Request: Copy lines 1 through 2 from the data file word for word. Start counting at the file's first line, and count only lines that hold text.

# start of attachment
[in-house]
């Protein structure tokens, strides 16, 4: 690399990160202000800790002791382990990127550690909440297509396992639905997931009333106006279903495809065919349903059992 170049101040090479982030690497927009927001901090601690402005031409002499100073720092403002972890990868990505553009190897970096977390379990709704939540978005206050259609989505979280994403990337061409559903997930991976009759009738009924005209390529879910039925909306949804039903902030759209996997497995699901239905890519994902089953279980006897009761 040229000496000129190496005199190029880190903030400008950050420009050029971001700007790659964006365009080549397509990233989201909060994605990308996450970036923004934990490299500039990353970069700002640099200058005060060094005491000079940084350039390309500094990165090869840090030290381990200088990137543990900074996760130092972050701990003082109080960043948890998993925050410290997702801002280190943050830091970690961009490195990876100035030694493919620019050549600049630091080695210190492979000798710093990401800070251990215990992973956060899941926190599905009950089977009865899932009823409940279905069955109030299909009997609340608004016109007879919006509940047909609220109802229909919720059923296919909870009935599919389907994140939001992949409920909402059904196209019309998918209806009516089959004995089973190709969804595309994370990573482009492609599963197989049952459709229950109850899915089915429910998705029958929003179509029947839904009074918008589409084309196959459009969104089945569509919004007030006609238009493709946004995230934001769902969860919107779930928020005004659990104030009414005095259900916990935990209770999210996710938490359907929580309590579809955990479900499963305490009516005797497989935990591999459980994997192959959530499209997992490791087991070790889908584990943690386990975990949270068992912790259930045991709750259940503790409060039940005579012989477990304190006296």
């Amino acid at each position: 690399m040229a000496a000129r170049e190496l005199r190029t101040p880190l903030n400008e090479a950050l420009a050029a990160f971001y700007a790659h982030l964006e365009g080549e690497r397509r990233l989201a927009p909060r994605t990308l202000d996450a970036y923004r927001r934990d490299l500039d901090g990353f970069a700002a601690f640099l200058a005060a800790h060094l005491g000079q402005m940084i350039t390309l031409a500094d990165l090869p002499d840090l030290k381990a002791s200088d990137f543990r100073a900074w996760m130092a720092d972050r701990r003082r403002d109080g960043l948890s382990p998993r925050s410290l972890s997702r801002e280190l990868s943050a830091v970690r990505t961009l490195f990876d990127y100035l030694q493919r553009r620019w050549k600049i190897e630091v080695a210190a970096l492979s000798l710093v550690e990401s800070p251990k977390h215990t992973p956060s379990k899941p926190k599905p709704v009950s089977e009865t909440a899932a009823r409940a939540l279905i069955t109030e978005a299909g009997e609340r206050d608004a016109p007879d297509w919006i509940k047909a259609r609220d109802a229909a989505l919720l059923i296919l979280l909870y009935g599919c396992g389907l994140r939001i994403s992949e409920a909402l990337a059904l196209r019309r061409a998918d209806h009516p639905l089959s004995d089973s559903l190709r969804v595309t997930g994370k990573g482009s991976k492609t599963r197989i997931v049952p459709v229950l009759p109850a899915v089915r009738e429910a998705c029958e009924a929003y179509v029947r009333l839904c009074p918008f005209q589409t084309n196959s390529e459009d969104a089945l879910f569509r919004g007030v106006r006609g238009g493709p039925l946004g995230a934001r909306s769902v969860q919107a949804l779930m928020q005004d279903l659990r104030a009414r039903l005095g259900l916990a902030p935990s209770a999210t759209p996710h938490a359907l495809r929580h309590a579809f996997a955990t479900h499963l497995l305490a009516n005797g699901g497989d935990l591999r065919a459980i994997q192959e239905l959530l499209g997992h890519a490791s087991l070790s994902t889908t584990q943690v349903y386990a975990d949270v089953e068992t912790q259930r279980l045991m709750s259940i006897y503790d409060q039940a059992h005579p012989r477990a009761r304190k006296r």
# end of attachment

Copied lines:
[in-house]
């Protein structure tokens, strides 16, 4: 690399990160202000800790002791382990990127550690909440297509396992639905997931009333106006279903495809065919349903059992 170049101040090479982030690497927009927001901090601690402005031409002499100073720092403002972890990868990505553009190897970096977390379990709704939540978005206050259609989505979280994403990337061409559903997930991976009759009738009924005209390529879910039925909306949804039903902030759209996997497995699901239905890519994902089953279980006897009761 040229000496000129190496005199190029880190903030400008950050420009050029971001700007790659964006365009080549397509990233989201909060994605990308996450970036923004934990490299500039990353970069700002640099200058005060060094005491000079940084350039390309500094990165090869840090030290381990200088990137543990900074996760130092972050701990003082109080960043948890998993925050410290997702801002280190943050830091970690961009490195990876100035030694493919620019050549600049630091080695210190492979000798710093990401800070251990215990992973956060899941926190599905009950089977009865899932009823409940279905069955109030299909009997609340608004016109007879919006509940047909609220109802229909919720059923296919909870009935599919389907994140939001992949409920909402059904196209019309998918209806009516089959004995089973190709969804595309994370990573482009492609599963197989049952459709229950109850899915089915429910998705029958929003179509029947839904009074918008589409084309196959459009969104089945569509919004007030006609238009493709946004995230934001769902969860919107779930928020005004659990104030009414005095259900916990935990209770999210996710938490359907929580309590579809955990479900499963305490009516005797497989935990591999459980994997192959959530499209997992490791087991070790889908584990943690386990975990949270068992912790259930045991709750259940503790409060039940005579012989477990304190006296």